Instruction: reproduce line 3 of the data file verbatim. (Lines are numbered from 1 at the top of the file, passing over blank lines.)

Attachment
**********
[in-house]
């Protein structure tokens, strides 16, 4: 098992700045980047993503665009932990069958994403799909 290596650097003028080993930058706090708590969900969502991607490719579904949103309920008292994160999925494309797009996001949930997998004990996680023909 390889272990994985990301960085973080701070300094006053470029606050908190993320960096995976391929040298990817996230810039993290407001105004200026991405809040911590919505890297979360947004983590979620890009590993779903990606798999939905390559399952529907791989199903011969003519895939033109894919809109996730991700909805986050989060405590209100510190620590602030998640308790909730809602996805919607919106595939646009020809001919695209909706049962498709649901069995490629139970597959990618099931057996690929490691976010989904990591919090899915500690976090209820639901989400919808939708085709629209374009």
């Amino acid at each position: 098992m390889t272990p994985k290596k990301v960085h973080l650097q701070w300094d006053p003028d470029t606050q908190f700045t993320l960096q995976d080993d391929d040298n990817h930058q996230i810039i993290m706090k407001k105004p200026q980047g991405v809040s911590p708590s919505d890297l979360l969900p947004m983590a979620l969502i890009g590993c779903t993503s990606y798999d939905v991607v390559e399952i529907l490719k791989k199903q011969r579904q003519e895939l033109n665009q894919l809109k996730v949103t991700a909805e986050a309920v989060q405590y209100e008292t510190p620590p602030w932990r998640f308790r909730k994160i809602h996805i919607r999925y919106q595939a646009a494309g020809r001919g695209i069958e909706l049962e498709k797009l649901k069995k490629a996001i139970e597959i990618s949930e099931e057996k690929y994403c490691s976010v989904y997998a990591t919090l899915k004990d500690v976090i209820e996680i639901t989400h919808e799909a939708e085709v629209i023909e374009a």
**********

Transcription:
């Amino acid at each position: 098992m390889t272990p994985k290596k990301v960085h973080l650097q701070w300094d006053p003028d470029t606050q908190f700045t993320l960096q995976d080993d391929d040298n990817h930058q996230i810039i993290m706090k407001k105004p200026q980047g991405v809040s911590p708590s919505d890297l979360l969900p947004m983590a979620l969502i890009g590993c779903t993503s990606y798999d939905v991607v390559e399952i529907l490719k791989k199903q011969r579904q003519e895939l033109n665009q894919l809109k996730v949103t991700a909805e986050a309920v989060q405590y209100e008292t510190p620590p602030w932990r998640f308790r909730k994160i809602h996805i919607r999925y919106q595939a646009a494309g020809r001919g695209i069958e909706l049962e498709k797009l649901k069995k490629a996001i139970e597959i990618s949930e099931e057996k690929y994403c490691s976010v989904y997998a990591t919090l899915k004990d500690v976090i209820e996680i639901t989400h919808e799909a939708e085709v629209i023909e374009a």